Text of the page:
A life that is not filled with peace, joy, purity, and righteousness, is not living, it is only existing. Jesus’ desire for us is just not a life but an abundant life. Why would any sane person want to trade sergeant’s stripes for the bare sleeve of a private when they had opportunity to have a general’s star placed on their collar?

Friday, April 11, 2008

Change for the Better

“For I am the LORD, I change not.” That is, His character never changes. His internal attributes remain the same, eternally. But God’s external actions change throughout the Bible. They are too numerous to list, but one should suffice. The book of Hebrews is all about change for the better. God’s elect resisted this, and, as a result, remained spiritual pygmies. They wanted to hold to their rules, regulations, and restrictions. They did not want to be free from their religious bondage.

The unchangeable can change. It is a paradoxical statement; nevertheless, these two are compatible and consistent with one another. Changing my direction, clothes, viewpoint, habits, etc. does not change who I basically am. Change for the good is always good.

I, for one, am thankful the little caterpillar is not among the rigid ritualist who boasts that they never change. What a beautiful specimen to behold because of its change. But some would rather be a wooly-worm all their lives, while others get only as far as the cocoon, and, liking the security, never show their colors.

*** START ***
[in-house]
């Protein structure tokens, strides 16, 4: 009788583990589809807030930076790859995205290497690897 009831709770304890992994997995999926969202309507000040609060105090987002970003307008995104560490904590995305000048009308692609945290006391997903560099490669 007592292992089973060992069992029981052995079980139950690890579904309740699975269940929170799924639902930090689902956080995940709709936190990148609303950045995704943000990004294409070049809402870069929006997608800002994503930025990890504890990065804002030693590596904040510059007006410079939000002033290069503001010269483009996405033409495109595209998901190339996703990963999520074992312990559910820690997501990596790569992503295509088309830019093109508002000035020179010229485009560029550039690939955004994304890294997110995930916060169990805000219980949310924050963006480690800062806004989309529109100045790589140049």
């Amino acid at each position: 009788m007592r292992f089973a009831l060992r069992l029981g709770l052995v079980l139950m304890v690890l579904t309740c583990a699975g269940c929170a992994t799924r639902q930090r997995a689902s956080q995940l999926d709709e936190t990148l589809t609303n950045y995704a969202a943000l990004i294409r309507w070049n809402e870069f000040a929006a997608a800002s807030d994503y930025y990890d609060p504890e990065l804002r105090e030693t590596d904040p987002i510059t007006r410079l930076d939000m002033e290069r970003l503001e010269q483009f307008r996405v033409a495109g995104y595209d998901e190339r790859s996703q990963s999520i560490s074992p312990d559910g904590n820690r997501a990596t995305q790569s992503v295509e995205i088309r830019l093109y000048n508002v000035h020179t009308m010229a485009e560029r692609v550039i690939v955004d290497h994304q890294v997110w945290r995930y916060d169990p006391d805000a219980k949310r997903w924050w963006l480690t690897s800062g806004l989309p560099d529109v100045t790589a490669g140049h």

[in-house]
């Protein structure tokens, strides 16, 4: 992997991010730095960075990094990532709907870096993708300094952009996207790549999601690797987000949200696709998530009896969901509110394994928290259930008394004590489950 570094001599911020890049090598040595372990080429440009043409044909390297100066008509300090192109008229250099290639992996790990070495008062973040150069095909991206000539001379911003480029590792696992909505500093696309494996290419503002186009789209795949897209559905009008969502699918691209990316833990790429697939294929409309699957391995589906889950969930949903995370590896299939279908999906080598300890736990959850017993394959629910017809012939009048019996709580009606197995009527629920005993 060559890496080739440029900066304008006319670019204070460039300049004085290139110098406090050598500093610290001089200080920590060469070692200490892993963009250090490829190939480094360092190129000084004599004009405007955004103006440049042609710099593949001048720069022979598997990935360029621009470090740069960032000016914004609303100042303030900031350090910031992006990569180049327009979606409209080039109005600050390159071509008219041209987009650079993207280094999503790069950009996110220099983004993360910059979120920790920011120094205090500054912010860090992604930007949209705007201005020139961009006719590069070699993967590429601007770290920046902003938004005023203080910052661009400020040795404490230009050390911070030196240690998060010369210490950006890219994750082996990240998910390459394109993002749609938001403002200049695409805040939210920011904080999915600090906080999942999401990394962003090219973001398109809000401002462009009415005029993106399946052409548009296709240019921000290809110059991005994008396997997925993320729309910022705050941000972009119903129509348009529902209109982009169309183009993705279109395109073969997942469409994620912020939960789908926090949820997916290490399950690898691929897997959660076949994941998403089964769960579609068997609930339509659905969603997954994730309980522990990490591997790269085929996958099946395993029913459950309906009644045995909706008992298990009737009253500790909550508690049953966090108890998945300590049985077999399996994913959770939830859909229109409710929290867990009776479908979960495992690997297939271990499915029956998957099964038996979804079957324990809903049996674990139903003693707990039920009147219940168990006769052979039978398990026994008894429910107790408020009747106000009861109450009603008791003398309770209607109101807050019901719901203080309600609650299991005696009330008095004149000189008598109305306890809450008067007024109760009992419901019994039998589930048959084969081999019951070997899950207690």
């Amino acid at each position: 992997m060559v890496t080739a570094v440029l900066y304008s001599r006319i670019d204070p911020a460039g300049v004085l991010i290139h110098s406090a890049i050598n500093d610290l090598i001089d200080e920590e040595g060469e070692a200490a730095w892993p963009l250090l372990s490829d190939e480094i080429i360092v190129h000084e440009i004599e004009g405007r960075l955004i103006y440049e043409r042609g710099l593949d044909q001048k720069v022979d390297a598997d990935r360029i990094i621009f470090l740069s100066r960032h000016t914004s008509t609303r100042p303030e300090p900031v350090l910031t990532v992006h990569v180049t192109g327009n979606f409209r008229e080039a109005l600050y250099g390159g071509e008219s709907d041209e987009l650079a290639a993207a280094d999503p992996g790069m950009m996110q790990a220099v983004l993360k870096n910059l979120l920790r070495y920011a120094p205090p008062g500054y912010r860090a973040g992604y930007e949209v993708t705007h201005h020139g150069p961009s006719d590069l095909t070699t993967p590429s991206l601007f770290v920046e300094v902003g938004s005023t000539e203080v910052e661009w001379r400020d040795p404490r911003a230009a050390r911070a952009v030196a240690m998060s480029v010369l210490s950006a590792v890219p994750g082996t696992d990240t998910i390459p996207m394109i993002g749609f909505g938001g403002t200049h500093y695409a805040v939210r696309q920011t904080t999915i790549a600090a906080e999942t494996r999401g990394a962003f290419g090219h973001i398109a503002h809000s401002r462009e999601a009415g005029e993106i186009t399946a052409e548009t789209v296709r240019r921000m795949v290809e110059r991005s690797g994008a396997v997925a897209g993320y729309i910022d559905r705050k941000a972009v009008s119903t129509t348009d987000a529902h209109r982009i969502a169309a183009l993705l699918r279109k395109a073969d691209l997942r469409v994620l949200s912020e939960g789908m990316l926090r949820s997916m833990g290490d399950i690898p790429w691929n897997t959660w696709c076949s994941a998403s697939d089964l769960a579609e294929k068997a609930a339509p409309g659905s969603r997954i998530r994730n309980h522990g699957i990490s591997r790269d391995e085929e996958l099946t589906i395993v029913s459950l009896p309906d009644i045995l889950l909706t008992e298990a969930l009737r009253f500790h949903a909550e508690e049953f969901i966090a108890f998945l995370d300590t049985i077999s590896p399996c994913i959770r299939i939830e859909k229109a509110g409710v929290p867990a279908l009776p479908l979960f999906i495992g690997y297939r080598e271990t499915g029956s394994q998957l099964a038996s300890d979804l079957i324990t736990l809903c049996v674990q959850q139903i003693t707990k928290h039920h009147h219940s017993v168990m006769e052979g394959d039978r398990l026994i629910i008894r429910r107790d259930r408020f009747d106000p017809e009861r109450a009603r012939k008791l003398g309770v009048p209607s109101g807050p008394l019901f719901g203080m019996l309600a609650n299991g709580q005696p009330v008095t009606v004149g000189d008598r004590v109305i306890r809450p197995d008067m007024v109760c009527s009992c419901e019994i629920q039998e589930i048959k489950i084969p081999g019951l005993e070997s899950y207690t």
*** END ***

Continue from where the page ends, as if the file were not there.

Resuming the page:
If you don’t like change, it’s doubtful you will like the resurrection.

Thursday, April 10, 2008

Stop and Listen

“Amen and Amen.” To deny that God emphasizes certain numbers in His Book is to close one’s eyes to Divine light. For example, seven is completion or perfection; forty, probation or trial. There is a symbolism attached to these, as with other numbers in the Scriptures. And so it is with the number two. It stands for union. “They shall be one flesh,” is how God describes the union of two people in marriage.